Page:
Sign up for Youth Sports through Oct. 26 Print E-mail
Thursday, 04 October 2007
Sign-ups for the Child and Youth Services' Youth Winter Sports season continue through Oct. 26. Sign up from 7:30 a.m. to 4:30 p.m. at Building 470, Room 1111.

Sports include league basketball and cheerleading.

Participation fees range from $30 to $40. All children must be registered with Child and Youth Services and have a sports physical on file.

For more information, call 596.0238.

Last Updated ( Thursday, 04 October 2007 )
Harrison, Sabalu memorialized Print E-mail
Thursday, 04 October 2007
Army Chief Warrant Officer Johnathon Booth unveils the name of a housing complex at Camp Eggers in Kabul, Afghanistan. Photo By Air Force Tech. Sgt. Cortchie Welch
CAMP EGGERS, Afghanistan --The Combined Security Transition Command-Afghanistan memorialized two American Soldiers who gave their lives in support of the Global War on Terrorism and Operation Enduring Freedom during a ceremony, Sept. 26.

Soldiers, Sailors, Airmen, Marines and coalition partners gathered to pay tribute to Col. James Harrison Jr. and Master Sgt. Wilberto Sabalu Jr. by dedicating two houses in their names at Camp Eggers.

Harrison, a native of Missouri, and Sabalu, a native of Illinois, were killed May 6, by small-arms fire while riding in a convoy near Pole-e-Charki. They both were assigned to CSTC-A's Detention Capability Directorate, where Harrison served as the director.

During the ceremony, they were lauded for working countless hours with their Afghan counterparts and overseeing the construction of the Afghan National Detention Facility. Harrison and Sabalu were commended for their role in validating and sustaining the facility in accordance with international standards and laws, paving the way for the facility to receive captured enemy combatants.

Maj. Gen. Robert Cone, CSTC-A commanding general, said the two Soldiers were committed to helping the people and government of Afghanistan.

"Their work with the men and women of detainee operations at the Afghan National Detention Facility was highly regarded by seniors and subordinates of this command," Cone said.

"Jim and Wilberto had a mission to train, equip and mentor the AfghanNational Detainee Guard Force. The success of this facility is in part due to the tireless effort that these two heroic men put forth. Charged with a mission, they refused to fail."

Col. Anthony Zabek, who recently took over duties as director of the Detention Capability Directorate, said Harrison and Sabalu had always put the mission first.

"In fact, Colonel Harrison pulled his retirement paperwork to take this mission," Zabek said. "Master Sergeant Sabalu, who married a military police member, volunteered for this mission. As you all know, as Soldiers we don't make the decisions about whether we deploy or not, or to what theater. But we do have a lot to say about dedicating ourselves every day, in whatever way we can, to ensure the mission is accomplished. Their efforts will be remembered for many years to come."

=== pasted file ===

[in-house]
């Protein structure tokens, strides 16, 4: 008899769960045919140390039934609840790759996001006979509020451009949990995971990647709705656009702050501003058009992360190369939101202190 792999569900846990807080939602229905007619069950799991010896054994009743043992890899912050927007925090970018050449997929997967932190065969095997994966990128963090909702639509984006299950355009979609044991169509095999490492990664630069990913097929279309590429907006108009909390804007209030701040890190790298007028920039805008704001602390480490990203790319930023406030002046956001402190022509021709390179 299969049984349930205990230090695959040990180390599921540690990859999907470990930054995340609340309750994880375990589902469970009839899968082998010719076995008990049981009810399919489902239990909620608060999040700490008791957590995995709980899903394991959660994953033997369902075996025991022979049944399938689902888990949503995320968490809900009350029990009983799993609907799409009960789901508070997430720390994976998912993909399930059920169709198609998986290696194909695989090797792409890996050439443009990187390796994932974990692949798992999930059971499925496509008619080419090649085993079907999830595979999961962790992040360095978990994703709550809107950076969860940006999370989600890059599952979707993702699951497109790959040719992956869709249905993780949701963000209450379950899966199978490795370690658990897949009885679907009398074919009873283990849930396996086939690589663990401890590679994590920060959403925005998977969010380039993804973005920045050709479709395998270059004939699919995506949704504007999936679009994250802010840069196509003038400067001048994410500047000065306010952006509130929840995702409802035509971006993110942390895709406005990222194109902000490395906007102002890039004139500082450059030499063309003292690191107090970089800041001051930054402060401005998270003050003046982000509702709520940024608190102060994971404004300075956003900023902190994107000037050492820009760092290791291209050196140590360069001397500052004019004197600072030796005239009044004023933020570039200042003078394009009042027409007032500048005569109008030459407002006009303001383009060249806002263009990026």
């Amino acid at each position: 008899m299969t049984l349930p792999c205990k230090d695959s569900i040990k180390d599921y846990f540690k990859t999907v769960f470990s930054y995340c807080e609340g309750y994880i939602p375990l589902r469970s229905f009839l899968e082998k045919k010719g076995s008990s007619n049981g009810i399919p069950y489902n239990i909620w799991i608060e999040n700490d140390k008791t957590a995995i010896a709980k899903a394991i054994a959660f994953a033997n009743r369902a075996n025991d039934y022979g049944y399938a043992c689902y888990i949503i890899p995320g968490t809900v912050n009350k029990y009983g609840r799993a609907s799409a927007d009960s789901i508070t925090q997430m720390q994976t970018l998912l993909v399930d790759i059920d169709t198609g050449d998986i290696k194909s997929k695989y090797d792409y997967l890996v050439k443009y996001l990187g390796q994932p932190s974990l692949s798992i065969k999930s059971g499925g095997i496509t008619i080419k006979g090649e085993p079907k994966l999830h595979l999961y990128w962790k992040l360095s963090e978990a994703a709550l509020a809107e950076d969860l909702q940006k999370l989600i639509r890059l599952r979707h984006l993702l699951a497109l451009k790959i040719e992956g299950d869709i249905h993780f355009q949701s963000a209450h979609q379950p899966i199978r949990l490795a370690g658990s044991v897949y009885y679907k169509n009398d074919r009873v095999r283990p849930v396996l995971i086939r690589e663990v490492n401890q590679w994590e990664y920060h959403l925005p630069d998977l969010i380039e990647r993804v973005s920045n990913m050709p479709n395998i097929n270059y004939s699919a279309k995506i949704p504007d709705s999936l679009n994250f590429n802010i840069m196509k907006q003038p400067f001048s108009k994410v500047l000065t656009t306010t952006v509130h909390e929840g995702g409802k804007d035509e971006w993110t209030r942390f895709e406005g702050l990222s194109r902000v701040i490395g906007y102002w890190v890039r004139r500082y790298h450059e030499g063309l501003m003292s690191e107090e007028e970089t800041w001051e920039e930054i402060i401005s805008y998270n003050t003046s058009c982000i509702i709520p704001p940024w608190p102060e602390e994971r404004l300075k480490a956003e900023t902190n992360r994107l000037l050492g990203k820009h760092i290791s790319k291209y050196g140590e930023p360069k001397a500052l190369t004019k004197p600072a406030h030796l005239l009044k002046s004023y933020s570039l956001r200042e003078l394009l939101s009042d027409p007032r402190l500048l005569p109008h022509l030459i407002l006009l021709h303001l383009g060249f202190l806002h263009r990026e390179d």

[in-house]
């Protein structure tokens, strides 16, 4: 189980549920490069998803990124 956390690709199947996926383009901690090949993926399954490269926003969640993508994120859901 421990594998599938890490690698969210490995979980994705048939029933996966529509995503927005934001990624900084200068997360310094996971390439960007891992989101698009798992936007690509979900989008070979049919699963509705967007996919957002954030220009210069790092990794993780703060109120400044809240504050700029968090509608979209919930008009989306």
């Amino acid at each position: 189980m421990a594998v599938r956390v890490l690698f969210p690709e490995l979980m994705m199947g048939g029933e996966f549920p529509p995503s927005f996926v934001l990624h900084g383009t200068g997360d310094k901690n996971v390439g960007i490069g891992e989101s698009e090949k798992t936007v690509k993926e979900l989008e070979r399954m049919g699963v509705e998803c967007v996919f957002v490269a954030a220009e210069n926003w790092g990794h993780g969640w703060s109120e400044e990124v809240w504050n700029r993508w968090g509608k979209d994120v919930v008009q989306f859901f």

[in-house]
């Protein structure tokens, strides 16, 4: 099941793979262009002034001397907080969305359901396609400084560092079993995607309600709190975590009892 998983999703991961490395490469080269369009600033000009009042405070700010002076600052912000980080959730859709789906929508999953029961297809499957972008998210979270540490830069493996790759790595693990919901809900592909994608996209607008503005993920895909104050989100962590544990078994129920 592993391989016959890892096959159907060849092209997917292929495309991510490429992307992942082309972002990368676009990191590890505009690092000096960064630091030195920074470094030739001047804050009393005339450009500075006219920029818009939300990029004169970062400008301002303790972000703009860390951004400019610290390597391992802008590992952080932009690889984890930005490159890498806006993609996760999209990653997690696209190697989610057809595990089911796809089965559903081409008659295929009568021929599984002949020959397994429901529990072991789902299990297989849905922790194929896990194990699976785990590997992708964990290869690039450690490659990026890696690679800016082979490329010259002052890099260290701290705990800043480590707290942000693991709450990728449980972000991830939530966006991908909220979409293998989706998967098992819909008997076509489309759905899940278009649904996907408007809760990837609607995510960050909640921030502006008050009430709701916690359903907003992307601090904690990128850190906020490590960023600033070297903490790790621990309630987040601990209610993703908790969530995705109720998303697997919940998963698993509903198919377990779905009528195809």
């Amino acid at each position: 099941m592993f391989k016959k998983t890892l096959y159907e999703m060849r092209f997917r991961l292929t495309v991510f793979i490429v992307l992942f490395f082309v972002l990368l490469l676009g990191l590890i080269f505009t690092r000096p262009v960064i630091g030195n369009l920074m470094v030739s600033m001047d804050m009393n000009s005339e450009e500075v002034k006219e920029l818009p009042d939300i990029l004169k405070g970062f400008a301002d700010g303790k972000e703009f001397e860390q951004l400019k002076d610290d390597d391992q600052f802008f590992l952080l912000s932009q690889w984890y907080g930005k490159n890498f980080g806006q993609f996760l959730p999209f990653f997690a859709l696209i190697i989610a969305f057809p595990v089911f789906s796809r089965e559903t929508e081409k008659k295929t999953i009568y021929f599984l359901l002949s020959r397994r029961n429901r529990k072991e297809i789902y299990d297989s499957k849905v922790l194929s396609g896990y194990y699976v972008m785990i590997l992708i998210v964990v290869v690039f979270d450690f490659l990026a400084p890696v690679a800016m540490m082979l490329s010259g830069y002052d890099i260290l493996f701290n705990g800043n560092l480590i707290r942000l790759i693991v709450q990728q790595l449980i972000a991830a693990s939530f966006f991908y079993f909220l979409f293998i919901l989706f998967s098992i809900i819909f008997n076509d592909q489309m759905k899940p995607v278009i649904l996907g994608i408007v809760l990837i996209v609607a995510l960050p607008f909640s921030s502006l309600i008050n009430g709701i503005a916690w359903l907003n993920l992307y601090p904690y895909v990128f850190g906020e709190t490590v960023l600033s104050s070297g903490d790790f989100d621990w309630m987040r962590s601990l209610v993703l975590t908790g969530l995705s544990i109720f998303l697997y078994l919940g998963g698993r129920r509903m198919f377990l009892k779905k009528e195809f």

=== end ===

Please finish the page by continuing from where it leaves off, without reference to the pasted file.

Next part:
Cone said the dedication was an opportunity to pay tribute to their families as well.

"Our thoughts and prayers are continuous for the families of these heroes," Cone said. "May they find comfort in knowing that their husbands and fathers left a great impression on this command."

(Editor's Note: Welch is assigned to the Combined Security Transition Command-Afghanistan Public Affairs.)

Last Updated ( Thursday, 04 October 2007 )
Civil Affairs Soldiers make humanitarian aid drop Print E-mail
Thursday, 04 October 2007
Staff Sgt. Moorehead, 422nd Civil Affairs Battalion, and Spc. Justin Reed of Battery A, 3rd Battalion, 82nd Field Artillery Regiment, 2nd Brigade Combat Team, 1st Cavalry Division, unload a trailer full of food being dropped off at a home for children affected by mental illness during a humanitarian aid drop in central Baghdad's Qadisiyah neighborhood, Sept. 18.
BAGHDAD -- About 10 years ago, Inam Jawad and her husband were blessed with a little girl. Soon after her birth, they realized their daughter had a severe mental disorder that would mean she would need extra help throughout her entire life.

Then after the death of her husband shortly after the birth of their daughter, Jawad made a choice that would echo throughout the community and touch the lives of hundreds of children and adults.

She opened up her home in central Baghdad to children and adults who were mentally disabled.

Years went by without much help from the government. Only private donations were taken to keep the home running despite high rent payments and food and medical supply bills.

Recently, without explanation, the food drop-offs stopped. The neighborhood advisory council caught wind of the problem and immediately contacted Capt. Donald Cherry and his troops from Battery A, 3rd "Red Dragons" Battalion, 82nd Field Artillery Regiment, to see what could be done for Jawad and her home.